There are two main families of graphics
Raster and Vector
Raster Format- this format stores images as bitmaps (also known as pixmaps) and uses data that describes the characteristics of each individual pixel.
Vector Format- this format uses a geometric description which can be rendered smoothly at any desired display size. 3D files are vectors, and vectors can contain bitmap data to create their images. Inevitably, all vectors must be raster sized in order to be displayed on digital monitors.
When dealing with images for your website you will be using the Raster format.
JPEG, PNG, or GIF?
While there are dozens of image file formats to choose from, when it comes to images on the internet the standards are JPEG, PNG, and GIF.
The compression method known as JPEG (Joint Photographic Expert Group) are usually stored in the JFIF (JPEG File Interchanged Format) file format and are compressed, in most cases by using lossy compression (lossy compression compresses data by discarding (losing) some of it). Because of this, JPEG files suffer from generational degradation when repeatedly edited and saved. The JPEG/JFIF format supports 8 bits per color (red, green, blue) for a 24-bit total which produces a relatively small file size. This is why almost every digital camera stores images as JPEG's. The two typical filename extensions are JPG and JPEG.
- Standard on most all digital devices
- Smaller file size
- Standard on the internet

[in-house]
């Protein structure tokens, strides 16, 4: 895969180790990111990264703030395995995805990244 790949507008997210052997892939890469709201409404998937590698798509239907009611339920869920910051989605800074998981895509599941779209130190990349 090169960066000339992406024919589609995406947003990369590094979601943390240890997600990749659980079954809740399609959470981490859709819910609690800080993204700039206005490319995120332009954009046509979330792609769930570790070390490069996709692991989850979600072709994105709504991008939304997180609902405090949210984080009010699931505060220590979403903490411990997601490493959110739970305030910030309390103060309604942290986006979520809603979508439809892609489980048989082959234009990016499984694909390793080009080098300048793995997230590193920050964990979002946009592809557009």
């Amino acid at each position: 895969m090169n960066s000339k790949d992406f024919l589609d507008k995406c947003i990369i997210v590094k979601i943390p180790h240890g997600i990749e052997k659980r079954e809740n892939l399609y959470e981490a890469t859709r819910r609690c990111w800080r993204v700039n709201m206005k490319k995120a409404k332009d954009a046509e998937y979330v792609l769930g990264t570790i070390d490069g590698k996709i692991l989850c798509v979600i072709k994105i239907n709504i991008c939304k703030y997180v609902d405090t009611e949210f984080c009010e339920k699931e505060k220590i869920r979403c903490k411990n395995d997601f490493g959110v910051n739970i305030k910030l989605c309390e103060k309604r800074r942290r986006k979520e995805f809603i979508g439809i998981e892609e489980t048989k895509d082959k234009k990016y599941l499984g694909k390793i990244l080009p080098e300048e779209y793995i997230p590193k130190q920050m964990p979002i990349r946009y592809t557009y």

- Lossy compression when editing
- Does not support transparent backgrounds
The GIF format (Graphics Interchange Format) is limited to an 8-bit palette (256 colors). Because of this, the GIF format is best suited for storing graphics with few colors such as shapes, logos, and cartoon style images. The GIF format does support animation and is still in wide use around the net for this reason. GIFs also use a lossless compression that is more effective with large single color images, and is particularly ineffective for detailed images.
- Lossless compression
- Perfect for logos and images with few colors
- Supports animation
- limited 8-bit (265 color) palette
- Outdated in comparison to the PNG file format
The PNG (Portable Network Graphics) format was created as an open source (free) successor to the GIF. The PNG file formats greatest improvement is that is supports true color which consists of 16 million colors, and excels when saving large images with multiple colors. Like the GIF and unlike the JPEG, the PNG file format uses a lossless compression making it very well suited for editing images. The PNG file format is designed to work well online and is fully streamable supporting progressive display options. PNGs are a highly robust file format with both file integrity checking and simple detection of common transmission errors. PNGs can also be stored gamma and chromaticity data for a much improved color matching in heterogeneous platforms. Possibly most important to everyday designers, the PNG file format is the only one of the three (JPEG, GIF, PNG) that supports transparent backgrounds.
- The PNG pretty much replaces the need for GIF's and TIFF files.
- Features true color (16 million colors)
- Offers lossless compression
- Designed to work well on the internet and digital devices
- Supports transparent background
- Some older design programs do not support the PNG file format, causing the image to look darker than its true color.
The lossless PNG format is best suited for editing pictures, and the lossy formats, like JPEG, are best for the final distribution of photographic images. In most cases, JPEG files are usually smaller than PNG files, therefore, you will want to use JPEG files unless you need to have transparent areas of the image, then PNG is your best choice.